An examiner of questioned documents for the Los Angeles Police Department testified that Alfredo wrote the pyramid chart designated People's exhibit 1. Alfredo also wrote some of the entries on the chart designated People's exhibit 10, and all but one box on the chart designated People's exhibit 14. Hector wrote the chart designated Defense exhibit K. The expert was not able to identify the writing on a chart designated Defense exhibit N as that of any of the appellants. None of the exhibits he examined matched the handwriting of Maria.
In defense, Hector's niece testified that she attended meetings conducted by persons other than the three appellants, at businesses or homes of persons other than those of appellants. At one meeting, Alfredo conducted the proceedings as a favor to Sandra Torres, the person who had invited her and at whose house the meeting was held. Six of the People's witnesses were present at that meeting. Hector was not present at the meeting at which the niece paid her money to Torres or at any other meeting of which the niece was aware. She attended about 30 meetings at the home of Angelica Flores and one at Alfredo's house, but none of the appellants was present at this meeting. There was a certain amount of animosity evident during the meetings as people quarreled over which newcomer would be added to whose pyramid.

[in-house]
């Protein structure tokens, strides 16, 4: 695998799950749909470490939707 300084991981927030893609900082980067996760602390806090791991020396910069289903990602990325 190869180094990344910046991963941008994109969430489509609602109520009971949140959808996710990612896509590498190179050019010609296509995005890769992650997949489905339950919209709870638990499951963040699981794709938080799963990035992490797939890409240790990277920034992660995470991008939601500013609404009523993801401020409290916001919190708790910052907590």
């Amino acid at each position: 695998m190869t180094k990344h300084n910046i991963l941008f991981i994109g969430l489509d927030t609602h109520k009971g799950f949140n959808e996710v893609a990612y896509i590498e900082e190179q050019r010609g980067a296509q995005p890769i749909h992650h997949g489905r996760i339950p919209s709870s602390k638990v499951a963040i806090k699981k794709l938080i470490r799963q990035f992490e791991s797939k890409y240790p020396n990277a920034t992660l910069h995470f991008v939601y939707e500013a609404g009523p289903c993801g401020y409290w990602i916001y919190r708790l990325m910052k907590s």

The niece's boyfriend testified that he attended meetings at Alfredo's house but Alfredo and Maria were not present and other persons were chairmen. He acknowledged that Alfredo and Hector were chairmen of various pyramids and that Maria was also involved.
Hector's sister testified that she attended meetings at the home of Sandra Torres, who was chairman and collected her money. Other meetings were held at the homes of other persons. Hector's sister gave money twice, once to Torres and once to Angelica Flores. Alfredo was a chairman and he spoke to the group at which Torres was chairman. Later meetings were held at Angelica Flores's house and at Alfredo's house. Hector was present at a few of the meetings at Alfredo's house but his sister had not seen him at earlier meetings. Another sister testified that Hector lost money in the scheme.